While the ongoing coronavirus pandemic continues to wreak havoc on the various commodity markets, planting progress for 2020 soybeans in the region is moving along smoothly so far, giving producers hope for a good crop this year.
“Soybeans are down. Let’s not kid ourselves, it’s not a pretty site,” said Ed Usset, professor emeritus and grain marketing economist with the University of Minnesota, adding that November new crop beans had been up to $9.80 at the start of the year, and as of April 27, were at $8.40.
“Good grief! That’s a big move down, but it’s not as bad as corn, not as bad as hogs, not as bad as milk,” he said. “It’s certainly not a record low, given where we’ve been over the last couple of years with the trade war. But it’s a tough go.”
At one local elevator in west central Minnesota regularly followed in this column, as of April 27, the May cash price for soybeans was $7.68 and basis was -60 cents under. September 2020 futures price was listed at $8.41 and basis was 0.
“These are the worst prices we’ve seen in a while, but we have seen worse. That’s thin praise, but we have seen worse,” he added.
Usset pointed out that there’s a real problem on the demand side, especially in regards to the trade deal signed with China earlier this year. With the signing of the agreement, producers expected it would bring some relief in the form of increased trade with the Chinese after losing market share over the past two years. However, with the onset of the coronavirus and how it has impacted everyday life decisions, those purchases are not taking place at the pace expected when the deal was signed.
“If you look at the trade scenario ... I can’t even talk about it,” Usset said. “The kind of trade we’ve talked about with China, it’s not going to happen. The numbers that were put on paper are not going to happen this year. I just don’t see how it can.
“We’re not seeing the numbers. We’re already a third of the way through 2020 and we’re not on pace to do anything like that,” he added. “Coronavirus, it’s a handy excuse there, and it’s real.”
Adding to the trade issue is the fact that South American currencies are “in the tank” relative to the U.S. dollar. In fact, Brazilian currencies closed the previous week (ending April 24) at an all-time low versus the U.S. dollar, according to Usset.
“That’s good for Brazil exports, and not good for U.S. exports,” he said. “That same issue is going on with Argentina, so the export side of things has a lot of stiff winds against it.”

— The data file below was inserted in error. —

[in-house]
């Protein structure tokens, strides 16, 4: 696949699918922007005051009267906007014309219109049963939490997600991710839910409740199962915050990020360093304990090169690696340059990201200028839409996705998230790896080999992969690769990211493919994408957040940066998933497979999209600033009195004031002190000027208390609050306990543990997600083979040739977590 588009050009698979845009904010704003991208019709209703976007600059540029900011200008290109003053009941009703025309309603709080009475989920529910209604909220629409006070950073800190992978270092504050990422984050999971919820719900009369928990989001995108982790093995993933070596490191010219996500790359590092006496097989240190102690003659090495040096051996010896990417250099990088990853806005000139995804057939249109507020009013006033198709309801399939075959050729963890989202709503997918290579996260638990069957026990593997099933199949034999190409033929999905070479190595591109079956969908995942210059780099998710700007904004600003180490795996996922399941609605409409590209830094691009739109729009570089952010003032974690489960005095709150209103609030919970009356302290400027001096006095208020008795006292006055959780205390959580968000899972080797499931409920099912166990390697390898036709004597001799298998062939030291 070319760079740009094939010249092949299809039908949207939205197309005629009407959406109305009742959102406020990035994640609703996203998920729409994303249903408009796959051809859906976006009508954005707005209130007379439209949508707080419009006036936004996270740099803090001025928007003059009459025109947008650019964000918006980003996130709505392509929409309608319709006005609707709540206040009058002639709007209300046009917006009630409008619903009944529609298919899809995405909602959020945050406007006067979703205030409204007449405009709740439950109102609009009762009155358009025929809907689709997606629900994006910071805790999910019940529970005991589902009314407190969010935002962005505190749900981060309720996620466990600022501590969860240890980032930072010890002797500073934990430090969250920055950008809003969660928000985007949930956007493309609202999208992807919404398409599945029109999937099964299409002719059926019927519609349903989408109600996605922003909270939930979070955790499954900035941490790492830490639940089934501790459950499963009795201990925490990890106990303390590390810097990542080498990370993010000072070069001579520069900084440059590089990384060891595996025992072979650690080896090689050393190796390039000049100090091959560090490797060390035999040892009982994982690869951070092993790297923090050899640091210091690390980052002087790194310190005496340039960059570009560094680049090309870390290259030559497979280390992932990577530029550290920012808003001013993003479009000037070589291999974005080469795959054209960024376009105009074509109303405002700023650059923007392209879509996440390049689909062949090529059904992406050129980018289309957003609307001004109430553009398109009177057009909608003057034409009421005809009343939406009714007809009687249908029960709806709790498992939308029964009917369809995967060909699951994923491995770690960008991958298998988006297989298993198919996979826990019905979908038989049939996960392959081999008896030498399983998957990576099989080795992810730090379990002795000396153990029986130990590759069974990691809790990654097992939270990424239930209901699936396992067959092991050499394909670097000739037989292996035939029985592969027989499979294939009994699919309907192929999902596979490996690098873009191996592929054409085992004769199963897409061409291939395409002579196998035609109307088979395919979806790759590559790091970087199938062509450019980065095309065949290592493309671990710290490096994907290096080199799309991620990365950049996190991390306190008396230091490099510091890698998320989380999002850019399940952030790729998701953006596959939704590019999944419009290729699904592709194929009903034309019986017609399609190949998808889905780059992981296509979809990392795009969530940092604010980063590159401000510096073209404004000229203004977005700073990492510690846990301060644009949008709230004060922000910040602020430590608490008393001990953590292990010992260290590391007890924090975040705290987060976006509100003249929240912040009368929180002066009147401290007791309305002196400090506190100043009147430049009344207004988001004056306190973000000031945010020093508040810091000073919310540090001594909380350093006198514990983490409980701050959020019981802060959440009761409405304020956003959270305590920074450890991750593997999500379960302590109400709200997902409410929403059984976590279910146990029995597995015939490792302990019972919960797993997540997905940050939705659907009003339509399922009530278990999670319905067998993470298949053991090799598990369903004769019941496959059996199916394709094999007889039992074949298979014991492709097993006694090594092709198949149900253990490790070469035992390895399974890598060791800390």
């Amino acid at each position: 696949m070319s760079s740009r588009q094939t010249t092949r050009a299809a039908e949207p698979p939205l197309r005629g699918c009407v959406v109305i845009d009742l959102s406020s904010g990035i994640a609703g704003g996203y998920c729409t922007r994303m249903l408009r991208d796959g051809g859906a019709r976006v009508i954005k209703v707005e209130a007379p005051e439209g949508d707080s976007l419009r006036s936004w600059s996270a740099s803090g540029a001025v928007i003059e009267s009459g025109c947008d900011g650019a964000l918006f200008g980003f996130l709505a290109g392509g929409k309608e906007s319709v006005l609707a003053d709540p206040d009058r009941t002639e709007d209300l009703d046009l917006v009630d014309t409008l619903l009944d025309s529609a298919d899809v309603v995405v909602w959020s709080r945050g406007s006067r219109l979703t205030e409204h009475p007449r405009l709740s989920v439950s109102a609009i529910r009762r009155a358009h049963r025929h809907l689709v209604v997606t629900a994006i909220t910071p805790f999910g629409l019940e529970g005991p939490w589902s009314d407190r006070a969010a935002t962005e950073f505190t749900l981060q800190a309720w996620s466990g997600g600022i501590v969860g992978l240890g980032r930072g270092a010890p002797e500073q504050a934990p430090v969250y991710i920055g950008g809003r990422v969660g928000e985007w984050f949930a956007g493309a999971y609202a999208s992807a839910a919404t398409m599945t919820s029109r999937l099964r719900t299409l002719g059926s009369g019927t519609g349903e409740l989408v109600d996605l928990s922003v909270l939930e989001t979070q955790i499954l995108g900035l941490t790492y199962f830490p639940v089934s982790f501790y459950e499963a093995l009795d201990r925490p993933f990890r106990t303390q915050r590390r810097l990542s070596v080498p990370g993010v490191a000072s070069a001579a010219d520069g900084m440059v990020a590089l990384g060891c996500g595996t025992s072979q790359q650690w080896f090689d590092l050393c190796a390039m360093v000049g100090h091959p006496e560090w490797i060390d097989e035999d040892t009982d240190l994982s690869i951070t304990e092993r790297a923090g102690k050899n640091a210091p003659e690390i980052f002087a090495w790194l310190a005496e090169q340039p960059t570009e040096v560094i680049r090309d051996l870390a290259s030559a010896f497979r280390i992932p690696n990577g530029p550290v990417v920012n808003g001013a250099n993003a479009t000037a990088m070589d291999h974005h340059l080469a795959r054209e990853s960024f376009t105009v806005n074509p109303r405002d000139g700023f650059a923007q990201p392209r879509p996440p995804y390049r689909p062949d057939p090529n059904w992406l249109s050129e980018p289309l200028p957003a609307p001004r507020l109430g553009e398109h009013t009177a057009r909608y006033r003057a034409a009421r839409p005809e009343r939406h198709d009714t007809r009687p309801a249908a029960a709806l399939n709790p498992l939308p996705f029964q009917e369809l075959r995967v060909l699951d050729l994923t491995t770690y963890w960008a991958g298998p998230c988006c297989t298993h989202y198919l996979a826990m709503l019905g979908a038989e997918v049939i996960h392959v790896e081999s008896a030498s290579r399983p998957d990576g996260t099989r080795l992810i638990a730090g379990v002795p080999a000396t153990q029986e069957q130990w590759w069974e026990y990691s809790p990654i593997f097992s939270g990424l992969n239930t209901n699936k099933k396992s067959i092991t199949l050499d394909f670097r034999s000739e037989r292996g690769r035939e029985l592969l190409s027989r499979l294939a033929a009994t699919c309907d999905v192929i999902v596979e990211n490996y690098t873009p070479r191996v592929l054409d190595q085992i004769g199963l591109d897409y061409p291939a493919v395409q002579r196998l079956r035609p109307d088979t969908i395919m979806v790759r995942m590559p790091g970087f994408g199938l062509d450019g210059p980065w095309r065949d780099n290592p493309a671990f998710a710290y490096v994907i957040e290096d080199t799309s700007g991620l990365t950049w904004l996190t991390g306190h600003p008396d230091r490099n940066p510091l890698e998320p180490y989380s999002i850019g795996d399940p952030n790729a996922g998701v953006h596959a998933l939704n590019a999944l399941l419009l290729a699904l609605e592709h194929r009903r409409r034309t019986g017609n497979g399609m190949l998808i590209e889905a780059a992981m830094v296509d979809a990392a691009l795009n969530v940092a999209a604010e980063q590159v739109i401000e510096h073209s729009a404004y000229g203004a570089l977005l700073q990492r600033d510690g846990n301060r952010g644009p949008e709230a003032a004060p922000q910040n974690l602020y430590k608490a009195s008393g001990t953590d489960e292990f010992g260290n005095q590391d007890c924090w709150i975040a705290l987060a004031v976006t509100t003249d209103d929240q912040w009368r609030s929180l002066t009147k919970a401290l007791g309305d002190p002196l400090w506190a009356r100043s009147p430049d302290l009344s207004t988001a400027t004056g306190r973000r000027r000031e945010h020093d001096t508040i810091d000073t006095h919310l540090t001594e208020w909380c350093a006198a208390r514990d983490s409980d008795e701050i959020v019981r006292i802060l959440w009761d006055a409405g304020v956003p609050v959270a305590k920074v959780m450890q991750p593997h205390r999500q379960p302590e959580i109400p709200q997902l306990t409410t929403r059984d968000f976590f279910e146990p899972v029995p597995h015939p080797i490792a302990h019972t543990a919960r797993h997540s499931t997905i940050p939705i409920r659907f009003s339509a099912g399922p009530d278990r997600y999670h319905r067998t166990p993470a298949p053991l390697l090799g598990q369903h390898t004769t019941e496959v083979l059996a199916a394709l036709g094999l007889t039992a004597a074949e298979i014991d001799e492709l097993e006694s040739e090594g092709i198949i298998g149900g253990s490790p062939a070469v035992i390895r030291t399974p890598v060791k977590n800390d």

On the domestic side, soybean crush has been good and has been a good story for a long time, according to Usset.
That said, crush demand is much about selling soybean meal to the livestock industry, which is dealing with its own issues regarding the coronavirus. In the past couple weeks, there has been news of meat processing plants having to close temporarily due to an influx of COVID-19 cases among workers at the plants. With the hog market interrupted due to the plant closures, and with public demand lessened because of restaurant and school closures among other factors, some hog farms have had to prematurely kill off some of their hogs.
“This is something else in the world of hogs,” Usset said. “We were upset when we saw milk being poured out on the ground. Hell, that’s nothing compared to killing hogs because you don’t have a market for them and to the extent that that happens doesn’t speak well.
“The meal demand (is down), and with restaurants closing and remaining closed, that doesn’t speak well for oil demand. We’ve got to keep an eye on the crush side of things, which so far has held up,” he added.
The one good or positive thing for soybean producers is that planting season is getting underway in a seamless, smooth manner. To the extent that planting season is a time of renewal and represents a fresh start, Usset said that’s a good thing for producers.
Amid all this news Usset tried to find at least a sliver of a silver lining.
“I guess we can thank God that we’re not hitting these low prices and harvest is two weeks away,” he said. “The demand side is not going to make anything happen, or at least not for a bit, but who knows on the supply side. Thankfully we’ve got a little time.”
On the marketing side of things, Usset said he was not recommending producers make any aggressive sales at this time with prices so depressed.
“I’m not sure what is going to make things turn around, but this thing is collapsing pretty badly,” he said. “Hopefully, people had last year’s crop, for the most part, taken care of and they’re not sitting with too much in the bins. The numbers indicate otherwise, but I like to think a lot of people got something moved.
“On the new crop front, it’s a tough one. I’m suggesting we have to wait to make new crop pricing decisions. But what I’m waiting for, I’m not sure,” he concluded.